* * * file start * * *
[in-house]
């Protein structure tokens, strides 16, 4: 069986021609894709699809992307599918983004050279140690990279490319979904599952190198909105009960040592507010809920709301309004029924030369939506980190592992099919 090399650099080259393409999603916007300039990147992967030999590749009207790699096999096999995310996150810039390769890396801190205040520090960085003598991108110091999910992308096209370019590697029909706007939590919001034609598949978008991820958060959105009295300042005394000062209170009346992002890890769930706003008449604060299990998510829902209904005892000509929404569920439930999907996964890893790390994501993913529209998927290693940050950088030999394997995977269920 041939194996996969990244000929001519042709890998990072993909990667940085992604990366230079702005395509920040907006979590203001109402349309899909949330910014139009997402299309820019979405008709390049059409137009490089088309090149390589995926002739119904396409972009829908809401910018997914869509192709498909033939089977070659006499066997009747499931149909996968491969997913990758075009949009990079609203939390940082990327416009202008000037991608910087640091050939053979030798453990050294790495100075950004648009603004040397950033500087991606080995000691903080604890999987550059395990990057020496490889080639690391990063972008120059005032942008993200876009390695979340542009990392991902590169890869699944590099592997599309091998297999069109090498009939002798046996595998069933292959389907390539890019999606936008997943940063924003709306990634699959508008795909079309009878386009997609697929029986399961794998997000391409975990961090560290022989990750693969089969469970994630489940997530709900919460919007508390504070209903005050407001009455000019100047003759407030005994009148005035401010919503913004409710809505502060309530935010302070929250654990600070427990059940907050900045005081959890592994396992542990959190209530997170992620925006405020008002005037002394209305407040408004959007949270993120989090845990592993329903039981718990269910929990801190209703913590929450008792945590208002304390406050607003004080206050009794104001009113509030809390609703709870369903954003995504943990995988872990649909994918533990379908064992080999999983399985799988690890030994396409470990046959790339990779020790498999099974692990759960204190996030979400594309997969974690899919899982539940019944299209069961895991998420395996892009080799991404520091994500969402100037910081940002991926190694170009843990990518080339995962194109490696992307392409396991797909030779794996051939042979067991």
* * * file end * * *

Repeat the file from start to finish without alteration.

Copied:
[in-house]
């Protein structure tokens, strides 16, 4: 069986021609894709699809992307599918983004050279140690990279490319979904599952190198909105009960040592507010809920709301309004029924030369939506980190592992099919 090399650099080259393409999603916007300039990147992967030999590749009207790699096999096999995310996150810039390769890396801190205040520090960085003598991108110091999910992308096209370019590697029909706007939590919001034609598949978008991820958060959105009295300042005394000062209170009346992002890890769930706003008449604060299990998510829902209904005892000509929404569920439930999907996964890893790390994501993913529209998927290693940050950088030999394997995977269920 041939194996996969990244000929001519042709890998990072993909990667940085992604990366230079702005395509920040907006979590203001109402349309899909949330910014139009997402299309820019979405008709390049059409137009490089088309090149390589995926002739119904396409972009829908809401910018997914869509192709498909033939089977070659006499066997009747499931149909996968491969997913990758075009949009990079609203939390940082990327416009202008000037991608910087640091050939053979030798453990050294790495100075950004648009603004040397950033500087991606080995000691903080604890999987550059395990990057020496490889080639690391990063972008120059005032942008993200876009390695979340542009990392991902590169890869699944590099592997599309091998297999069109090498009939002798046996595998069933292959389907390539890019999606936008997943940063924003709306990634699959508008795909079309009878386009997609697929029986399961794998997000391409975990961090560290022989990750693969089969469970994630489940997530709900919460919007508390504070209903005050407001009455000019100047003759407030005994009148005035401010919503913004409710809505502060309530935010302070929250654990600070427990059940907050900045005081959890592994396992542990959190209530997170992620925006405020008002005037002394209305407040408004959007949270993120989090845990592993329903039981718990269910929990801190209703913590929450008792945590208002304390406050607003004080206050009794104001009113509030809390609703709870369903954003995504943990995988872990649909994918533990379908064992080999999983399985799988690890030994396409470990046959790339990779020790498999099974692990759960204190996030979400594309997969974690899919899982539940019944299209069961895991998420395996892009080799991404520091994500969402100037910081940002991926190694170009843990990518080339995962194109490696992307392409396991797909030779794996051939042979067991």